FLOW – A morning stream of sonic interactions, river songs and vinyl.
Collective connective musical memories emerge from an assemblage of old record players, vinyl records, local recordings and sound pictures.
FLOW seeks to connect people and places through a process of listening, participation and response.
I wanted to create a work that followed the river Teifi’s journey, taking a sonic walk along the river through field recordings made between my home town of Aberteifi and the festival, while drawing on local recordings of mine from previous projects based on the river (Deuair & Peter Stevenson – The Talking Tree), vinyl records referring to the river and other places on it’s route (Vernon a Gwynfor – Taith Teifi), and recordings of my late friend Lou who loved the river and was inspired to write a number of songs relating to it. I walked along the river Teifi, reflecting on its journey and mine, both geographically and temporally. Recording along the way, gathering a variety of sounds – the water, the trees, the wildlife and myself in the landscape.
I used to walk the footpath along the river with Lou talking and listening and I remembered a song she wrote called ‘Bright Rivers’ and thought perhaps to use that in some way. While looking for that I found a song simply titled ‘The River’ in an archived folder labelled 11 early tracks. It was from Lou’s first ever demo recording session, recorded at Fflach studios, Cardigan in around 1992. Simple, a bit rough, and unique those recordings are the only ones with Lou playing her own guitar accompaniment. It has an energy that reflects her youthfulness and her passion for singing and writing songs. There was also a version of ‘Moon River’ with Katherine Crowe, recorded in Cardigan with Jon Turner at Backbedroom studios in around 1998, it’s particularly poignant as both Jon and Kathryn have also died in the last 10 years.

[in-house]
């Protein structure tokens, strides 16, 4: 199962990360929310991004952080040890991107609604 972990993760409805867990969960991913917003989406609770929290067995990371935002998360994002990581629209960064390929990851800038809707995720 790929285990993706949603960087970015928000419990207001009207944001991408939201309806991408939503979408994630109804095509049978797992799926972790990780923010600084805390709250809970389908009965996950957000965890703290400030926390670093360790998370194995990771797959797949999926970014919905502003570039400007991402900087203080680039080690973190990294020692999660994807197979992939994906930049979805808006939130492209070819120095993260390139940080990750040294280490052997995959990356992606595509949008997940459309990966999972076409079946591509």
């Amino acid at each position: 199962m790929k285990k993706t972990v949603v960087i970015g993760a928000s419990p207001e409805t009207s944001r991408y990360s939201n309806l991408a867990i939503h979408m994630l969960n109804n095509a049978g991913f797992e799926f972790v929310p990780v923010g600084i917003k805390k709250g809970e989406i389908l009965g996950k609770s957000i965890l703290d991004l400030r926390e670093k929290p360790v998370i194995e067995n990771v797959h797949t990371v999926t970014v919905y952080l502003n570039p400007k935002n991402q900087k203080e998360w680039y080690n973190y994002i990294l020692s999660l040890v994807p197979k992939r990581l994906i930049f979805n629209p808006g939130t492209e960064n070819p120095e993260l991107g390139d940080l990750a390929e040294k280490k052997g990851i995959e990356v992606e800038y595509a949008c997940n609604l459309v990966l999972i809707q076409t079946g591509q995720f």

Through this the work took on a theme of loss, of constant change, movement and personal reflection. Forming as the body of source material grew, a sequence of sounds started to suggest itself. Starting with local recordings and those personal memories and sounds, the idea was that it would becoming more national and collective before reaching out toward international and universal.
Starting the work with a precomposed track made from field recordings and my local recordings, for about 10 minutes it played through the local area towards a collection of records. The records were selected using my database, searching for words connected to rivers – river, stream, brook, afon, creek, nant etc. and names of rivers – Thames, Tyne, Avon, Teifi, Usk, Severn, Mississippi, Colorado, Niagara, Nile, Danube etc. Others were selected because they had rivers on the cover (see below and previous posts).
From this eclectic collection of vinyl I selected and mixed a few choice bits before allowing the work to become less structured and deliberate, embracing random loops from the collection. At about 20 minutes I opened up the mix to the audience and invited them to come and join in the selection and playing of the records for the remaining period.
All the while the room was lit in one corner by projected video of water reflections and ripples of streams, a series of 3 screens with headphones played video of previous works made on the Teifi, Wye and Severn. One included new videos made for the festival, 3 vinyl records playing videos, 2 filmed playing in the locations pictured on their sleeves (Cwm Allt Cafan & Cenarth) and one the Vernon a Gwynfor song ‘Taith Teifi’ playing in the studio. Another screen showed ‘Sometimes I live by a lake’, a slideshow of photographs taken during my years living in Llechryd, mostly looking out towards the river and Abercych. Adjacent to the installation of turntables and screens was a stream of vinyl records pooling then winding across the floor, inviting careful steps to explore its journey through the space.
Vinyl stream – Photo by Andrew Filmer
The process and legacy of the work has, for me, created a keen sense of connection to the river and the surrounding area, a feeling of being part of the artistic continuum existing in the teifi valley. A community and practice connecting us all both locally and to the wider cultural landscape.
The following were either shown in the space during the installation or were used in the composition.
Thinking on rivers as a theme I also remembered one of the last poems written by my Mum during her last year, a difficult but rich time of reflection filled with creativity and kindness. https://lizwhittaker.wordpress.com/more/the-dancer-on-the-river-of-light/
For life and death are one, even as the river and the sea are one.